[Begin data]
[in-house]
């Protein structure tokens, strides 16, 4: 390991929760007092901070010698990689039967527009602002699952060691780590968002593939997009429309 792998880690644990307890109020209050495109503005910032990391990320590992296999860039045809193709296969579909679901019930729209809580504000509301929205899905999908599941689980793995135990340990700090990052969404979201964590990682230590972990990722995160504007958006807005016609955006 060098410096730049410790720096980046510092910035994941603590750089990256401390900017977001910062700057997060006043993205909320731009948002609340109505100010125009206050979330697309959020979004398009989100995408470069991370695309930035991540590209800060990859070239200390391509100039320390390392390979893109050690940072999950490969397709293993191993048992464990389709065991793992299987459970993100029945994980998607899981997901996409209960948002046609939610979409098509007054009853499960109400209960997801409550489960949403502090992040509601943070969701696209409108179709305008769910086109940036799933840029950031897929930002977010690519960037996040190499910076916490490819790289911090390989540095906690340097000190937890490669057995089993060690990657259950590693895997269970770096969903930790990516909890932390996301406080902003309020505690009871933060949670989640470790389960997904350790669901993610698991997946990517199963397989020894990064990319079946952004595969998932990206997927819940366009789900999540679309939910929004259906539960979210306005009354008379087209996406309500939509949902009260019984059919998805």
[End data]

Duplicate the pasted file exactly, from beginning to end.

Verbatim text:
[in-house]
């Protein structure tokens, strides 16, 4: 390991929760007092901070010698990689039967527009602002699952060691780590968002593939997009429309 792998880690644990307890109020209050495109503005910032990391990320590992296999860039045809193709296969579909679901019930729209809580504000509301929205899905999908599941689980793995135990340990700090990052969404979201964590990682230590972990990722995160504007958006807005016609955006 060098410096730049410790720096980046510092910035994941603590750089990256401390900017977001910062700057997060006043993205909320731009948002609340109505100010125009206050979330697309959020979004398009989100995408470069991370695309930035991540590209800060990859070239200390391509100039320390390392390979893109050690940072999950490969397709293993191993048992464990389709065991793992299987459970993100029945994980998607899981997901996409209960948002046609939610979409098509007054009853499960109400209960997801409550489960949403502090992040509601943070969701696209409108179709305008769910086109940036799933840029950031897929930002977010690519960037996040190499910076916490490819790289911090390989540095906690340097000190937890490669057995089993060690990657259950590693895997269970770096969903930790990516909890932390996301406080902003309020505690009871933060949670989640470790389960997904350790669901993610698991997946990517199963397989020894990064990319079946952004595969998932990206997927819940366009789900999540679309939910929004259906539960979210306005009354008379087209996406309500939509949902009260019984059919998805």